In early May, Access Now sat down to interview Luis Fernando García, Executive Director of R3D Mexico, a leading digital rights group in the country. R3D was founded relatively recently but has already helped unearth a major surveillance scandal — together with security experts at our 24/7 Digital Security Helpline and researchers at Citizen Lab — that twice made front page news in publications worldwide. The scandal reveals the sinister and complex international trade of spyware that is being used to target rights activists and journalists. As Luis warns, “Surveillance can cost you your life or your liberty.”
Senior Global Advocacy Manager Deji Bryce Olukotun was joined by Access Now’s General Counsel, Peter Micek.
The transcript has been edited for clarity.
Deji Bryce Olukotun (DBO): What do you do at R3D Mexico?
Luis Fernando García (LFG): We’re a young organization that started just two years ago. We’re now a leading digital rights organization in Mexico that conducts research, advocacy, and litigation to defend human rights in the digital environment. We work on issues like privacy, freedom of expression, and access to knowledge.
DBO: I can’t believe R3D is only two years old — we already see you in news headlines around the world. What are some of the most pressing digital rights issues confronting Mexico today?
LFG: One of the main issues in Mexico is surveillance. Since we started, we looked at legislation that gave broad surveillance powers to different government authorities. Recently, we conducted research with Citizen Lab and Access Now into sophisticated malware used against journalists, human rights defenders, and political opponents. We’ve documented that Mexico is one of the biggest purchasers of these types of malware from different companies, such as Hacking Team in Italy and NSO Group in Israel.
In February, our work was featured on the front page of The New York Times related to a case in which we demonstrated that NSO malware was used to target civil society groups supporting a soda tax to improve public health. Mexico has major problems related to obesity and diabetes, and the soda tax was promoted as a solution. The beverage industry strongly opposed the tax, raising questions about how the malware was used to promote the interests of certain industries in a form of collusion with the government — and not for a legitimate purpose. It also raises questions about who else may have been targeted by the malware.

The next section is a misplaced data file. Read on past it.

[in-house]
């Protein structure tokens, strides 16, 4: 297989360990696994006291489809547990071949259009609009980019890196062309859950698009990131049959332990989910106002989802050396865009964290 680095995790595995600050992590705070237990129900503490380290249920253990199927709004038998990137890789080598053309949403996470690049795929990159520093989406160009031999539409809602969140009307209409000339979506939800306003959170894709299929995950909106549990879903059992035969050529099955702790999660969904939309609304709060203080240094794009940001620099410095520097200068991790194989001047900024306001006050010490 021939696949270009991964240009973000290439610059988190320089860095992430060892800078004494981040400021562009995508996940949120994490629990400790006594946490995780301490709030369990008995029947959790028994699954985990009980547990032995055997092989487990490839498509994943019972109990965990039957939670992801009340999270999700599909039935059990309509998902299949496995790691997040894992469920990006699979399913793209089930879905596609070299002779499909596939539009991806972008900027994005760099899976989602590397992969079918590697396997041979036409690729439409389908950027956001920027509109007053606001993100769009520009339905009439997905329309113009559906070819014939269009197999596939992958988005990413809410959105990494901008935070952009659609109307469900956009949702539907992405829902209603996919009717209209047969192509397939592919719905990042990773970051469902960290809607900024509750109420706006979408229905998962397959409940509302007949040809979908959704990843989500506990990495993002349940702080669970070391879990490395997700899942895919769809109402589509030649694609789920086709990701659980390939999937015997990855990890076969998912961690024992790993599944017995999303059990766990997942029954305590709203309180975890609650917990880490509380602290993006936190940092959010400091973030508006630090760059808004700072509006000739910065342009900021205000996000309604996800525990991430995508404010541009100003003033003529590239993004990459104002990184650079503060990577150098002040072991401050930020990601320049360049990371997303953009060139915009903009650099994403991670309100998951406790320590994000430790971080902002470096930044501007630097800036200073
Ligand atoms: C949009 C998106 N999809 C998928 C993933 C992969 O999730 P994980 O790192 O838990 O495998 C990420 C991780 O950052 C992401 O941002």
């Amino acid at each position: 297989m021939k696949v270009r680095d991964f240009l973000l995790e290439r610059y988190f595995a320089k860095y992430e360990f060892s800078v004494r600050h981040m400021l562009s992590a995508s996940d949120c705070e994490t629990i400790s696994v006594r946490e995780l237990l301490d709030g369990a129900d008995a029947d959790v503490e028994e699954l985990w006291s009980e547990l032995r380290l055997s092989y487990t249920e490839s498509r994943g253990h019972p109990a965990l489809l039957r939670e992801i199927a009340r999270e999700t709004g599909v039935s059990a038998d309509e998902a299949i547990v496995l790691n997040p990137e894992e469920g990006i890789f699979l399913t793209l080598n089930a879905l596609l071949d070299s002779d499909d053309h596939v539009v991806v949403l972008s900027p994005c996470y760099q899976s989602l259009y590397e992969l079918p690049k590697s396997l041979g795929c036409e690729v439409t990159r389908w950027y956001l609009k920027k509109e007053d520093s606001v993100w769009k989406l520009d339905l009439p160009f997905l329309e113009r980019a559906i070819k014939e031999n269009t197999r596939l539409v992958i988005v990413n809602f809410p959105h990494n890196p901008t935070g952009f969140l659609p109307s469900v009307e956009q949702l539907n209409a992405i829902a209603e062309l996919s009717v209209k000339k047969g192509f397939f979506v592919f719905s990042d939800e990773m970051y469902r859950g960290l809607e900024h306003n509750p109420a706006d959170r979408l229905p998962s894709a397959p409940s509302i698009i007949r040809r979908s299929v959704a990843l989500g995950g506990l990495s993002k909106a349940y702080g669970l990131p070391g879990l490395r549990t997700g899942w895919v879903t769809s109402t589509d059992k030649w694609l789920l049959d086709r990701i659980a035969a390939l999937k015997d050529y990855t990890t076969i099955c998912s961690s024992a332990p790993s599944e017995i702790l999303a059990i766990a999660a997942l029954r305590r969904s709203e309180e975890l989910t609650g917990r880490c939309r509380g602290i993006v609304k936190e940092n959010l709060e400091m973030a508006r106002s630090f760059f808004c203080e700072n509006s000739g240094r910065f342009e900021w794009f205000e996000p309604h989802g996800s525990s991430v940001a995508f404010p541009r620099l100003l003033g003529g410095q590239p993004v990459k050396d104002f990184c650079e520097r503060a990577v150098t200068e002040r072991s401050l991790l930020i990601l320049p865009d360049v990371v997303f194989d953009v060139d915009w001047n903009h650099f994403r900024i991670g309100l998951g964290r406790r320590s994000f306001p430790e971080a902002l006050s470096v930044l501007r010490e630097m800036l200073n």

DBO: Can you tell us more about how the malware worked?
LFG: The NSO malware is very sophisticated. Targets received an SMS message that included a link. One message read that the target was highlighted in a negative news story, and included a link to that article. In another instance, a message said that the target’s daughter had been in an accident, and the link would reveal where she had been hospitalized. When the target clicked the link, the malware exploited vulnerabilities in the user’s iPhone that infected it with NSO Group’s malware, which is called Pegasus. Pegasus takes control of the device and allows you to record voice and video, read messages, and know the device’s location.
DBO: Has anyone been held responsible for these attacks?
LFG: No. After publication of the story, R3D joined other groups in Mexico calling for an official investigation but so far the government hasn’t even acknowledged the attacks, which is concerning. We hope that if we keep up our efforts, there will be an opportunity for justice, especially if the government leaves power in a year during the next election. Then we could see an investigation into this case and other cases as well. If NSO Group’s malware was used against health activists, it has probably been used against other people too.
[Editor’s note: the government of Mexico responded in June 2017, after this interview was recorded, and invited alleged victims to present their complaints to the Attorney General’s office.]
Peter Micek: You mentioned that companies have provided the Mexican government with surveillance capabilities. Has there been an effort by groups in Mexico to approach these vendors and to talk to them about their products and the impacts they’ve been having?
LFG: Civil society groups can raise awareness, but our work can’t substitute for an official investigation. These companies have been caught in a lie. They say they only sell this type of surveillance malware directly to governments, but we have seen that the malware has been marketed through intermediaries. The intermediaries have ties to the government. There is this whole economy — that is prone to corruption — in which authorities will pick an intermediary vendor without a legal tender, and pay way beyond the market value of the product. There are many actors that profit from international companies like NSO, including the vendors and government employees.
DBO: What are some key takeaways for people to understand about digital rights in Mexico?
LFG: Surveillance can have real consequences. Sometimes in the global north, privacy is considered a luxury, and people claim to have “nothing to hide.” But in Mexico, there isn’t a contradiction. Your privacy is your security. They’re the same thing. People should understand that there are legal safeguards in Mexico, but they don’t work. We’ve shown that 99% of government surveillance of metadata occurs without a warrant when the law requires one. More than 90% of people surveilled during criminal investigations have not been charged with a crime. These tools have been used to abuse human rights defenders, and probably even to commit crimes against citizens. Surveillance can cost you your life or your liberty.
DBO: Is there anything people can do to help out?